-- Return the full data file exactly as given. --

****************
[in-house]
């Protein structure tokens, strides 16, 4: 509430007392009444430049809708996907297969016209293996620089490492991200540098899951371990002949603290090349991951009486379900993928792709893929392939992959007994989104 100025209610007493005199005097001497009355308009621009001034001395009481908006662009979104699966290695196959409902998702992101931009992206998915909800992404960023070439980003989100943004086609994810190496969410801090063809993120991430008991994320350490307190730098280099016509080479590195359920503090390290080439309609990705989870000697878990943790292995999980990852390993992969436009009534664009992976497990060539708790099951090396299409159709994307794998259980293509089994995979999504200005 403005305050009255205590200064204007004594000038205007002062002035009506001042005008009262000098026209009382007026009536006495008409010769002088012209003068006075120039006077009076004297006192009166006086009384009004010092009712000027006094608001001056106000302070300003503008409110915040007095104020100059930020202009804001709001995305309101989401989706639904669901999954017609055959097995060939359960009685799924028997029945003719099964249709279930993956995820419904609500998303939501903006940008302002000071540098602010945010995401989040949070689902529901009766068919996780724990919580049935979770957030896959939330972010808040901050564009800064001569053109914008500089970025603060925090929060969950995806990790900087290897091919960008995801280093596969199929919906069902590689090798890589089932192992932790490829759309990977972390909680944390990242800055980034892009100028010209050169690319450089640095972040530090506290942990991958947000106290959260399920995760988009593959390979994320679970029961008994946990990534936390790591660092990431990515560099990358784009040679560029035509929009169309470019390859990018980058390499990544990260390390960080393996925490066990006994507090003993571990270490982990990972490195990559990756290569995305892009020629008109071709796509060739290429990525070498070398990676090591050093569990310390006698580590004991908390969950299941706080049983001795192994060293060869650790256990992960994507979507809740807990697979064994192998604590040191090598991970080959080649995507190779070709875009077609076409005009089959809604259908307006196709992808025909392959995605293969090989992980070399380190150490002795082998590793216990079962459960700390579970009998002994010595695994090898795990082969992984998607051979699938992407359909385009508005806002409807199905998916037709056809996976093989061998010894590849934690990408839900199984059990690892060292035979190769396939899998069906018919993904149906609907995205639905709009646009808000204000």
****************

[in-house]
């Protein structure tokens, strides 16, 4: 509430007392009444430049809708996907297969016209293996620089490492991200540098899951371990002949603290090349991951009486379900993928792709893929392939992959007994989104 100025209610007493005199005097001497009355308009621009001034001395009481908006662009979104699966290695196959409902998702992101931009992206998915909800992404960023070439980003989100943004086609994810190496969410801090063809993120991430008991994320350490307190730098280099016509080479590195359920503090390290080439309609990705989870000697878990943790292995999980990852390993992969436009009534664009992976497990060539708790099951090396299409159709994307794998259980293509089994995979999504200005 403005305050009255205590200064204007004594000038205007002062002035009506001042005008009262000098026209009382007026009536006495008409010769002088012209003068006075120039006077009076004297006192009166006086009384009004010092009712000027006094608001001056106000302070300003503008409110915040007095104020100059930020202009804001709001995305309101989401989706639904669901999954017609055959097995060939359960009685799924028997029945003719099964249709279930993956995820419904609500998303939501903006940008302002000071540098602010945010995401989040949070689902529901009766068919996780724990919580049935979770957030896959939330972010808040901050564009800064001569053109914008500089970025603060925090929060969950995806990790900087290897091919960008995801280093596969199929919906069902590689090798890589089932192992932790490829759309990977972390909680944390990242800055980034892009100028010209050169690319450089640095972040530090506290942990991958947000106290959260399920995760988009593959390979994320679970029961008994946990990534936390790591660092990431990515560099990358784009040679560029035509929009169309470019390859990018980058390499990544990260390390960080393996925490066990006994507090003993571990270490982990990972490195990559990756290569995305892009020629008109071709796509060739290429990525070498070398990676090591050093569990310390006698580590004991908390969950299941706080049983001795192994060293060869650790256990992960994507979507809740807990697979064994192998604590040191090598991970080959080649995507190779070709875009077609076409005009089959809604259908307006196709992808025909392959995605293969090989992980070399380190150490002795082998590793216990079962459960700390579970009998002994010595695994090898795990082969992984998607051979699938992407359909385009508005806002409807199905998916037709056809996976093989061998010894590849934690990408839900199984059990690892060292035979190769396939899998069906018919993904149906609907995205639905709009646009808000204000």